Spirit Airlines’ Recovery Is Gaining Traction

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Like its peers in the airline industry, Spirit Airlines (NYSE:SAVE) rang up a big loss last quarter. However, business trends have changed for the better over the past two months.

Indeed, Spirit’s rock-bottom fares and focus on short-haul leisure travel positions it for a quick comeback as the U.S. economy reopens. Let’s take a look at what the budget airline’s recent first-quarter earnings report means for investors.

Travel restrictions weighed on Q1 revenue and earnings

In the fourth quarter of 2020, Spirit Airlines generated revenue of $498 million, up from just $139 million two quarters earlier. However, a surge in COVID-19 cases toward the end of 2020 led to new travel restrictions in early 2021. Spirit’s management warned in early February that the company’s financial performance would take a step backward in the first quarter.

Sure enough, revenue decreased sequentially to $461 million last quarter. Additionally, Spirit’s adjusted earnings before interest, taxes, depreciation, and amortization (EBITDA) worsened to a loss of $200 million. That said, the resulting adjusted EBITDA margin of negative 43.4% beat the company’s initial guidance and was even somewhat better than the updated outlook CEO Ted Christie provided last month.

Even better, resurgent demand in March — and the resulting jump in bookings for future travel — helped drive a big turnaround in cash flow. Spirit Airlines generated $187 million of operating cash flow in the first quarter. This allowed the company to start paying down debt. (To be fair, the company also benefited from a $109 million income tax refund and $159 million of payroll-support grants.)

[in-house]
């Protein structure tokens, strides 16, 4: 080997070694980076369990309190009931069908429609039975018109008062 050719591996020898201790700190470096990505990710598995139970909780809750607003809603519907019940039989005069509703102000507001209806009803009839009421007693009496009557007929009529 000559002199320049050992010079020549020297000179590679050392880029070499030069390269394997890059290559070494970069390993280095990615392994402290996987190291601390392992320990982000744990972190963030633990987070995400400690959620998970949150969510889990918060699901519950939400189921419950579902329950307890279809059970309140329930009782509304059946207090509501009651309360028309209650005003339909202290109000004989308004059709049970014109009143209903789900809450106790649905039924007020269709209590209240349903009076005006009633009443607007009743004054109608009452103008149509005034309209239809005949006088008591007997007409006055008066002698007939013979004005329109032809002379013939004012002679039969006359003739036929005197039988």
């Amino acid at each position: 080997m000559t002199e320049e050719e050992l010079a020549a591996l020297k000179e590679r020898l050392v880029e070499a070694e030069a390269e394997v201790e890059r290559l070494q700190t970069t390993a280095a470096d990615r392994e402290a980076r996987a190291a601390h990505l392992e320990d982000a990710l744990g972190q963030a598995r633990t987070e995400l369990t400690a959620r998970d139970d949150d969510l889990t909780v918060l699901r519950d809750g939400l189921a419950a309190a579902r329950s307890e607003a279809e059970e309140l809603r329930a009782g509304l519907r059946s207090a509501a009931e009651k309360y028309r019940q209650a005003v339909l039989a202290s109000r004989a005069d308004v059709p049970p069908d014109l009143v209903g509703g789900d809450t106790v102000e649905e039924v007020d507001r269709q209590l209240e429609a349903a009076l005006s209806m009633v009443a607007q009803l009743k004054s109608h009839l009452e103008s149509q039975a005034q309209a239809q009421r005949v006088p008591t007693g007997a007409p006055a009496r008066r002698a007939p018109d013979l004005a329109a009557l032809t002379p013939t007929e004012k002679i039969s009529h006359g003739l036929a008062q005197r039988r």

Expecting big improvement this quarter

Last quarter, Spirit Airlines operated at 19% less capacity than it did in the first quarter of 2019. But with demand recovering rapidly, the budget airline expects to operate just at 5.5% less capacity this quarter than it did two years ago. Stronger demand should also boost unit revenue compared to the first quarter.

As a result, management expects the company’s adjusted EBITDA margin to reach negative 5%, at worst, in the second quarter — and breakeven, at best. Spirit’s guidance also implies that revenue could surge sequentially to around $800 million, ahead of the average analyst estimate of $746 million.

Spirit Airlines should generate positive cash flow again this quarter. First, it could bring in a ton of cash from customers booking summer travel. Second, the airline will continue to benefit from government support. It expects to receive approximately $226 million of additional payroll-support funds this year, with more than half of that likely to arrive in the second quarter.

A recovery winner in the making

Demand for business travel and long-haul international trips remains extremely weak for now. By contrast, leisure-travel demand has come roaring back in recent months. In fact, demand for travel to many outdoor-focused tourist destinations in the U.S. now exceeds 2019 levels.

That plays right into Spirit’s wheelhouse. The carrier specializes in serving leisure travelers, and its point-to-point route structure allows it to quickly shift capacity around to match demand. That’s why the airline will be able to restore capacity to nearly 2019 levels this quarter, while legacy carriers Delta Air Lines and United Airlines expect capacity to be down more than 30% compared to Q2 2019.

By the end of June, most American adults will be fully vaccinated against COVID-19. That will probably unlock a surge in demand in the second half of 2021, enabling Spirit Airlines to increase capacity beyond 2019 levels.

Capacity growth is essential for returning to profitability. After all, Spirit Airlines currently has 159 aircraft in its fleet and expects that number to reach 190 by the end of 2022, whereas it had just 133 aircraft two years ago. Fortunately, it looks like Spirit should be able to productively employ its full fleet within a quarter or two. That could drive a return to profitability later this year — and a return to healthy financial results as soon as 2022.

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This article represents the opinion of the writer, who may disagree with the “official” recommendation position of a Motley Fool premium advisory service. We’re motley! Questioning an investing thesis — even one of our own — helps us all think critically about investing and make decisions that help us become smarter, happier, and richer.



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